• Click Here for Full Story

    Latest news Michael Connell - sentenced reduced
  • Letter Received by Michaels Father April 28, 2006

    Dear Mr. Connell,

    We are pleased to inform you that yesterday Michael went to the Criminal Court and the judgement of the Appeals Court was read to him. The said court reduced his sentence from life imprisonment to 30 years imprisonment.

    We understand that Michael does not wish to further appeal his case to the Dika Court (Supreme Court) shall have to see him in Bangkwnag Central Prison to have his confirmation.

    Yours faithfully,
    Bangkok Legal Associates Law Office
    Puttri Kuvanonda

  • Click Here for Archive of Letter
  • Click Here for Michael Connell Case Information

    The Royal Lao Govt in exile condemns national elections in Laos as a charade.
    Chairman Sisavatdy calls for a move to an open, democratic system with multiple political parties.

    WASHINGTON, May 1 - After a sudden rescheduling of national elections to a full year ahead of originally planned, the communist country of Laos yesterday staged a one-party election to fill the 115 seat National Assembly.

    Even though an estimated 2.7 million eligible Lao voters cast their ballots nationwide in what the Lao government calls a "free and fair" election, the people had very few real options from which to choose. Of the 175 candidates vying for the 115 National Assembly seats, only two did not belong to the communist party, the only legal political party in Laos.

    Khamphoui Sisavatdy, chairman of the Royal Lao Government in Exile, based in the United States, condemned this election and called for more international pressure on Laos to democratize.

  • Click Here for Full Story

    Vietnam court upholds Australian's death sentence
  • An appeals court in Vietnam has upheld the death sentence of an Australian man of Vietnamese origin for trafficking heroin, a court official said today.

    "Trinh Huu was given a death sentence by the appeal court of the Supreme People's Court in Ho Chi Minh City on Wednesday," a court clerk said.

    Huu was aged 53 when he was found guilty last December of trafficking about two kilogrammes (4.4 pounds) of heroin in southern Vietnam after his arrest one year earlier near the Cambodian border.

    His three Vietnamese accomplices were given jail terms from 15 years to life.

    Communist Vietnam has some of the world's toughest drug laws, and Huu could face the firing squad within about one year.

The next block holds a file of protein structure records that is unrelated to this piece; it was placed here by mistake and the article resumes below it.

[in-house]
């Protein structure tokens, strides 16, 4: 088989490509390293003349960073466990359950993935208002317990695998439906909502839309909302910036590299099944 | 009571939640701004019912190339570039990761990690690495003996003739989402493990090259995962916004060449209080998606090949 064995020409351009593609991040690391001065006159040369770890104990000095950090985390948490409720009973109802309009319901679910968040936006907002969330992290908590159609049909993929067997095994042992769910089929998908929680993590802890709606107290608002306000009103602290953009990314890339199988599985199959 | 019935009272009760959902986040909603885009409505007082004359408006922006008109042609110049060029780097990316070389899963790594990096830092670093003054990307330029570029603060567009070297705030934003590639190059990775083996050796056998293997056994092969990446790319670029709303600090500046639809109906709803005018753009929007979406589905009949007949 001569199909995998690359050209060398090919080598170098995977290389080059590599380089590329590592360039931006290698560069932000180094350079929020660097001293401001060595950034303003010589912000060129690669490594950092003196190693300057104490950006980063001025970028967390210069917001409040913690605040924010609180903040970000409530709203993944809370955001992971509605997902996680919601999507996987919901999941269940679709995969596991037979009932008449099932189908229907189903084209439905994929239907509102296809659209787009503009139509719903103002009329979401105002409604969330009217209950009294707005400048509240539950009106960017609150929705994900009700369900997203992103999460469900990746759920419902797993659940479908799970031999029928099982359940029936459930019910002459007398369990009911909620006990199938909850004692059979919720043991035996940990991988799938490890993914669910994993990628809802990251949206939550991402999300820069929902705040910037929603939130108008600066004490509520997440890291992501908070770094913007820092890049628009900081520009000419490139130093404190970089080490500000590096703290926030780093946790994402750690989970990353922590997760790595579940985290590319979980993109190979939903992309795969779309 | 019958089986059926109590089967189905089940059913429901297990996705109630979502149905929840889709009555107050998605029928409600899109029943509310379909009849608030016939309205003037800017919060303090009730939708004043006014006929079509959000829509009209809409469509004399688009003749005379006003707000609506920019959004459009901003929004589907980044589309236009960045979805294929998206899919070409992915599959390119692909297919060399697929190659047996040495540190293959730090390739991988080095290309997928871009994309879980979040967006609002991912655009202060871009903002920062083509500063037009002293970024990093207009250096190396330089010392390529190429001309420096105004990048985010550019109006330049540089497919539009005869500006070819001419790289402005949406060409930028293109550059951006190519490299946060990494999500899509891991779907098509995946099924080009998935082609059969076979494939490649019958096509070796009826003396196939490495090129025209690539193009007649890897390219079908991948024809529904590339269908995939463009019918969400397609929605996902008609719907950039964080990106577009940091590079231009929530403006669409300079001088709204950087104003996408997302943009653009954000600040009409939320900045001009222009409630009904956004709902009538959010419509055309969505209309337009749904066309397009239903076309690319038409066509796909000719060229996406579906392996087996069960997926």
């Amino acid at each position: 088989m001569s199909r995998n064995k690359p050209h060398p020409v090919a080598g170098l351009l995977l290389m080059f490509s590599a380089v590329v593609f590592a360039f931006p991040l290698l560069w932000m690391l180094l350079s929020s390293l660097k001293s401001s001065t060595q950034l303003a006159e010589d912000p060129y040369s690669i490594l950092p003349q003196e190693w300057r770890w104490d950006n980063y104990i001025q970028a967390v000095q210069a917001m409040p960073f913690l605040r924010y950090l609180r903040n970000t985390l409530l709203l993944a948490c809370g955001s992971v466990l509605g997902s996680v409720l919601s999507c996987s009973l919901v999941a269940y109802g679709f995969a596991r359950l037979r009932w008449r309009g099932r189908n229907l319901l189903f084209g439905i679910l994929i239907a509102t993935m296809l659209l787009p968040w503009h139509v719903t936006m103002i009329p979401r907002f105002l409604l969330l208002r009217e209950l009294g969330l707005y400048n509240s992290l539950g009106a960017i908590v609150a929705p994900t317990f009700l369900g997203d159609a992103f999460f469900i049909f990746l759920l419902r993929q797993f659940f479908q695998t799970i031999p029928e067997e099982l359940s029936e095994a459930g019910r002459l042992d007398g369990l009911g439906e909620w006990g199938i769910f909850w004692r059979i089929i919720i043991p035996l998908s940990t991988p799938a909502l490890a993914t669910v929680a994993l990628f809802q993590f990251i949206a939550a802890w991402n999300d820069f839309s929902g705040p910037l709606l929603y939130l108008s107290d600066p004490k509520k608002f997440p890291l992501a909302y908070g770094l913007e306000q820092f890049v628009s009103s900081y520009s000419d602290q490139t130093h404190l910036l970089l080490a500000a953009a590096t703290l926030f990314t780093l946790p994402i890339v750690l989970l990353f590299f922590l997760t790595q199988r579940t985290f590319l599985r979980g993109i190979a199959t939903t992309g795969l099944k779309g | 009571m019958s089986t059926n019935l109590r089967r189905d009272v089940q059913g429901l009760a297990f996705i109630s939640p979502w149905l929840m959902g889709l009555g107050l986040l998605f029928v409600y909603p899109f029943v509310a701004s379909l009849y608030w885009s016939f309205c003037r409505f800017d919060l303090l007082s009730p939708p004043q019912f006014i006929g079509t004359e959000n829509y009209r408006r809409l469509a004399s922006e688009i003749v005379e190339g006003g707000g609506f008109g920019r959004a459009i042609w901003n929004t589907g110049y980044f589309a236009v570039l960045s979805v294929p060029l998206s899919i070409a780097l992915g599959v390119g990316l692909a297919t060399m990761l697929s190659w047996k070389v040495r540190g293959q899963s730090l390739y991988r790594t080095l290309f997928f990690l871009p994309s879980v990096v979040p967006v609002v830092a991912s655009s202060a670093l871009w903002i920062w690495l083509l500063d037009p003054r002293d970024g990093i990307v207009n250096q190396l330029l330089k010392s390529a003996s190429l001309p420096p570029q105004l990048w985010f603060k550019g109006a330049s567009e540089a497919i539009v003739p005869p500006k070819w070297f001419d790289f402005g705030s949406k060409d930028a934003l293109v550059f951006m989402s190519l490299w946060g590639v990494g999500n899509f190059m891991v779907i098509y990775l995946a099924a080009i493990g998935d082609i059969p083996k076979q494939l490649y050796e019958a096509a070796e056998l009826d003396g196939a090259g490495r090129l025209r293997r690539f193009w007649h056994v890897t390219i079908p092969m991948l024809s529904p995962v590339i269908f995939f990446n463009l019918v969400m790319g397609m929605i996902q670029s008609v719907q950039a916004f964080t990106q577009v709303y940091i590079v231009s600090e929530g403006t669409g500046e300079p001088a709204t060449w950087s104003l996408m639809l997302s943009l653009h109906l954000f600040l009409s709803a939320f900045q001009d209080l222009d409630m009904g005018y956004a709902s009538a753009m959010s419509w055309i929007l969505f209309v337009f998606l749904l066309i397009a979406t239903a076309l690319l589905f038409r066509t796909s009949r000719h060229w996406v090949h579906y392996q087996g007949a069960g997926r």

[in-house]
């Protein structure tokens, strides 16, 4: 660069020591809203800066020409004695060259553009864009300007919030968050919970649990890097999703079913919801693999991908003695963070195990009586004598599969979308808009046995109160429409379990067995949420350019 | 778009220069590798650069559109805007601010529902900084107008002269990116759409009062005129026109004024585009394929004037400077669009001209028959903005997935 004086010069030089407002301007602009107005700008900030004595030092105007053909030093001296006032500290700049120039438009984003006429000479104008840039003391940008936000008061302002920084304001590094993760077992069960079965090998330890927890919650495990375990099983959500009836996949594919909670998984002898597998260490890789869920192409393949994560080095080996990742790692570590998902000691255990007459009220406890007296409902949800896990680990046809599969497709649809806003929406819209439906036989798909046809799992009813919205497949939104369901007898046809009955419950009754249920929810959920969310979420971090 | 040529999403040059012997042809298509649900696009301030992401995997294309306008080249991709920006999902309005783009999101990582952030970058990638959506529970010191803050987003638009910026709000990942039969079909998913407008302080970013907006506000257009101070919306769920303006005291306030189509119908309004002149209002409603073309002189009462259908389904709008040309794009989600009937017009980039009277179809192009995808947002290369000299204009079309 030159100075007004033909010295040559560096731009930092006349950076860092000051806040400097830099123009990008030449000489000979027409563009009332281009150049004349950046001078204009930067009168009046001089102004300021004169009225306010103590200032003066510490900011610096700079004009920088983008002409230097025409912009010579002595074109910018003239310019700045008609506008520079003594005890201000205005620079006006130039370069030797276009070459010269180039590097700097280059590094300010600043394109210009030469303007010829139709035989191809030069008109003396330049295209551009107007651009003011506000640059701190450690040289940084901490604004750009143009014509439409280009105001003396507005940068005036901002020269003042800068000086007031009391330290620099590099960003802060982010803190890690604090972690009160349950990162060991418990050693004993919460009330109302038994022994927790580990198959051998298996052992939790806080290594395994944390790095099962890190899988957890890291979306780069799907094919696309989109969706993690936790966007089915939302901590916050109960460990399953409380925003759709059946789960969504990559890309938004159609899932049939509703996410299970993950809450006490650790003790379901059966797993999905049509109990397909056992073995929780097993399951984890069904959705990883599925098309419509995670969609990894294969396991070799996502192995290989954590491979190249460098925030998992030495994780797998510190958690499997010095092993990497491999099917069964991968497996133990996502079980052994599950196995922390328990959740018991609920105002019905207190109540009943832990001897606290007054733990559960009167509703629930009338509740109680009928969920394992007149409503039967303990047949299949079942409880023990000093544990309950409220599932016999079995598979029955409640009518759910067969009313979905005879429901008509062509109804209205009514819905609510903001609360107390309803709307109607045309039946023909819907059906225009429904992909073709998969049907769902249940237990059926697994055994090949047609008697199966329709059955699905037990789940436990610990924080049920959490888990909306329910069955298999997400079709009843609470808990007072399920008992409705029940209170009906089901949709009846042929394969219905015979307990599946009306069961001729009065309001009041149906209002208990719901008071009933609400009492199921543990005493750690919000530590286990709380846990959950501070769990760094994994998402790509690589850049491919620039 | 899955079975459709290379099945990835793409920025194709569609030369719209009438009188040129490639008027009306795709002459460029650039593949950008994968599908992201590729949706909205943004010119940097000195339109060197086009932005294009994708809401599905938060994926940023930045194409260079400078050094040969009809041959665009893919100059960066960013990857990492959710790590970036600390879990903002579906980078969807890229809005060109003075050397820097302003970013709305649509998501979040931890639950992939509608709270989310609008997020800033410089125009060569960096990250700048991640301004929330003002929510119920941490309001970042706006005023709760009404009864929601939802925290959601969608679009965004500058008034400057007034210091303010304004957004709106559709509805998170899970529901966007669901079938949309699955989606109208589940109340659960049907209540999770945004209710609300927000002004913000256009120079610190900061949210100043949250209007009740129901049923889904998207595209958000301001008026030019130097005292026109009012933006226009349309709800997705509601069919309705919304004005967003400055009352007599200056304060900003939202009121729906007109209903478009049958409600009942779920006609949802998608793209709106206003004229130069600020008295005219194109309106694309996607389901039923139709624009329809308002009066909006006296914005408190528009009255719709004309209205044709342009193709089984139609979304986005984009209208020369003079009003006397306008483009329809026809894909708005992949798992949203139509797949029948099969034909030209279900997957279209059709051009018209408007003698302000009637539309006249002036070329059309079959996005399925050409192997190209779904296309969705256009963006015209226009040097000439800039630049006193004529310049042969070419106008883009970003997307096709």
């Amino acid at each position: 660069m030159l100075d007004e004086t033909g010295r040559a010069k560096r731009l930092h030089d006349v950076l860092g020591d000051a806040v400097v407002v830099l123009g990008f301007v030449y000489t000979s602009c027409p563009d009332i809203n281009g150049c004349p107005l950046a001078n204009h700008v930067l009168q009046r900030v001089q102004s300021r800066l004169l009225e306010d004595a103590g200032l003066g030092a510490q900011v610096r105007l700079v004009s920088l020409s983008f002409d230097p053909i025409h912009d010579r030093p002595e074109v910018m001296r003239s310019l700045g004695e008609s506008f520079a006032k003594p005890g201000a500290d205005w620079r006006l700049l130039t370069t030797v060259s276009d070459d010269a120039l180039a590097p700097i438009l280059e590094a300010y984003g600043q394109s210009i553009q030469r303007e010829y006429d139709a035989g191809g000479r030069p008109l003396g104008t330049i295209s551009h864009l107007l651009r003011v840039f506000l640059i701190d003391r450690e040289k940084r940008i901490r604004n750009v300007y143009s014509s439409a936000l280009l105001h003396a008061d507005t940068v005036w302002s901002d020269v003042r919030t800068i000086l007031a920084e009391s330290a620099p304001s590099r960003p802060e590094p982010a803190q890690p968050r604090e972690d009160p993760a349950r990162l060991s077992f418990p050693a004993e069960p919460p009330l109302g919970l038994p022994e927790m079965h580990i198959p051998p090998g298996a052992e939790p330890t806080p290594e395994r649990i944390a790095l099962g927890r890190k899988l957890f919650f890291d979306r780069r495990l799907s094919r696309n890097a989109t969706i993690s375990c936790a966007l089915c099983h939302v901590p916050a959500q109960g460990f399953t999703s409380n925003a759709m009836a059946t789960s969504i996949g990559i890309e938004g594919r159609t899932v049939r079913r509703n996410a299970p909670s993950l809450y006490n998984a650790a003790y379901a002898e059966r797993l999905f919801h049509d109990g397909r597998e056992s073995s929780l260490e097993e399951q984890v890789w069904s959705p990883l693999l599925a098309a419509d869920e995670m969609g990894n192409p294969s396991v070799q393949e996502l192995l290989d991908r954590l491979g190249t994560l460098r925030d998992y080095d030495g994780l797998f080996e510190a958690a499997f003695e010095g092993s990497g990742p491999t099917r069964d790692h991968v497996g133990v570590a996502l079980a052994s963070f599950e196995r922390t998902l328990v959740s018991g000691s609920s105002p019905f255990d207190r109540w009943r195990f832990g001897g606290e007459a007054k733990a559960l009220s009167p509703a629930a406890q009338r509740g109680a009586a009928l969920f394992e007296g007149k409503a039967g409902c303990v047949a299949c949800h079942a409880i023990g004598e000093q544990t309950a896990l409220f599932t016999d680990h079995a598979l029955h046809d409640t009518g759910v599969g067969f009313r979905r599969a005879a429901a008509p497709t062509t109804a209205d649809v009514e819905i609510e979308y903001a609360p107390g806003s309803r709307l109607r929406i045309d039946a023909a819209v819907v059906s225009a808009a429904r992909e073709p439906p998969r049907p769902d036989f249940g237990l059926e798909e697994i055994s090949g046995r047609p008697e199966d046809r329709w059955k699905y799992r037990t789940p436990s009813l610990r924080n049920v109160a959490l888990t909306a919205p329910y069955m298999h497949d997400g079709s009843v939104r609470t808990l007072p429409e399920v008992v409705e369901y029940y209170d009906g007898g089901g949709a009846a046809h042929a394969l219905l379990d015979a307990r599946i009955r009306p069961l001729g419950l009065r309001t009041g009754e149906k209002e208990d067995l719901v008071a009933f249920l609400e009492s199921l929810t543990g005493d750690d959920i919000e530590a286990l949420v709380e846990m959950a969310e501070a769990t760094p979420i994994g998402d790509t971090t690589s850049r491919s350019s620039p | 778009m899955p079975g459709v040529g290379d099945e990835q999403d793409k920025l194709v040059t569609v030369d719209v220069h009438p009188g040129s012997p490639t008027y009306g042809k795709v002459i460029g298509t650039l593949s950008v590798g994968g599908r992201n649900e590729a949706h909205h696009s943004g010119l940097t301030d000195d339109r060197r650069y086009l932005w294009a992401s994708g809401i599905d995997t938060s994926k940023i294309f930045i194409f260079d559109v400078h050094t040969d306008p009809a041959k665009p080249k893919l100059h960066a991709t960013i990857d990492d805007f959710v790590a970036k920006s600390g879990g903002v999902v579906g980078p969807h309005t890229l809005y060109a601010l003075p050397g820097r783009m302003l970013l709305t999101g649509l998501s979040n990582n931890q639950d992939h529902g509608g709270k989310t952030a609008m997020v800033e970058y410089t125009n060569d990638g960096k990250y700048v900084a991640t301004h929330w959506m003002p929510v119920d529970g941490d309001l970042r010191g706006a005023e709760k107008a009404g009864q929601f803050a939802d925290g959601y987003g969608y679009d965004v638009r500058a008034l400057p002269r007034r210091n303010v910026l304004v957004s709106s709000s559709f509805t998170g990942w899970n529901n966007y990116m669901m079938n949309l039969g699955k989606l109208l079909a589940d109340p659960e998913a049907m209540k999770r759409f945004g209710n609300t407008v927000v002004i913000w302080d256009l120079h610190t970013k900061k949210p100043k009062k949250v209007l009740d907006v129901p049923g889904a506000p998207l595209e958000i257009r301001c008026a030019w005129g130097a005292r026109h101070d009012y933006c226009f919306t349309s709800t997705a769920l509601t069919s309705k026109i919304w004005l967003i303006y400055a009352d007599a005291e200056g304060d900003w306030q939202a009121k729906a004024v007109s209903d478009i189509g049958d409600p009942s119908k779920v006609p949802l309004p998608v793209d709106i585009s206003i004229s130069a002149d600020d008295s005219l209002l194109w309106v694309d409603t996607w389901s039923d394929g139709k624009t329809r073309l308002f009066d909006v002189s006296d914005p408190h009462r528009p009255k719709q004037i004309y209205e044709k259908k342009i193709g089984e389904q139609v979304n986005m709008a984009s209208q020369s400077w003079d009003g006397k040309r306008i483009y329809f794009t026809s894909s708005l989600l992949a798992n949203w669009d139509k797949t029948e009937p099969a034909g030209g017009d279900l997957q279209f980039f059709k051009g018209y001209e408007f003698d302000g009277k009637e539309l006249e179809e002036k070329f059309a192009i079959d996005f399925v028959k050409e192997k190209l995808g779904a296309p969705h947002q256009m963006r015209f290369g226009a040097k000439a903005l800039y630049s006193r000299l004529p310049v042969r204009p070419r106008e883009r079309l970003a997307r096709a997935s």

However, foreigners are rarely executed.

    Last year, 111 people were sentenced to death in Vietnam, according to information compiled from state media, and 48 Vietnamese were executed.

  • Click Here for Archive of Story
  • Vietnam Prison Homepage

    URGENT ACTION Health concern/Torture: Jumah al-Dossari
    Guantánamo detainee Jumah al-Dossari attempted suicide in March. He says he has been tortured in custody, and is believed to have made numerous suicide attempts since he was detained, in January 2001. US officials have refused to give his lawyers any information about his current condition.

    Lawyers visiting other detainees at Guantánamo in late March were told that Jumah al-Dossari had recently attempted suicide, for what may have been the 12th time, by slitting his throat. Official notes from Guantánamo which have recently been declassified also record the suicide attempt. Despite requests for information, his lawyers have been unable to determine his current condition.

    US Navy commander Robert Durand, a spokesperson at Guantánamo, told US journalists earlier this month that there was a suicide attempt at the camp on 11 March and that the unnamed detainee is "clinically stable". He has also noted that a single detainee, believed to be Jumah al-Dossari, accounts for 12 of the 39 reported suicide attempts at Guantánamo.

  • Click Here for Full Story
  • USA: The secretive and illegal US programme of 'rendition'
  • Guantanamo Bay Information & Other Prisoners
    Testimony of Jumah al-Dossari
    "When I took up a pen and decided to write about what I have suffered and my tragedy, I was unable to decide where and how I should start. What I have seen is a huge tragedy and a weighty matter, far weightier than I can put to paper. Indeed, the enormous horrors that my eyes have seen have and continue to see renew my anxiety and pain and my very being and feelings are shaken at the mere thought or flash of them in my memory. How can my heart forget them and how can my soul who bore these horrors continue with life?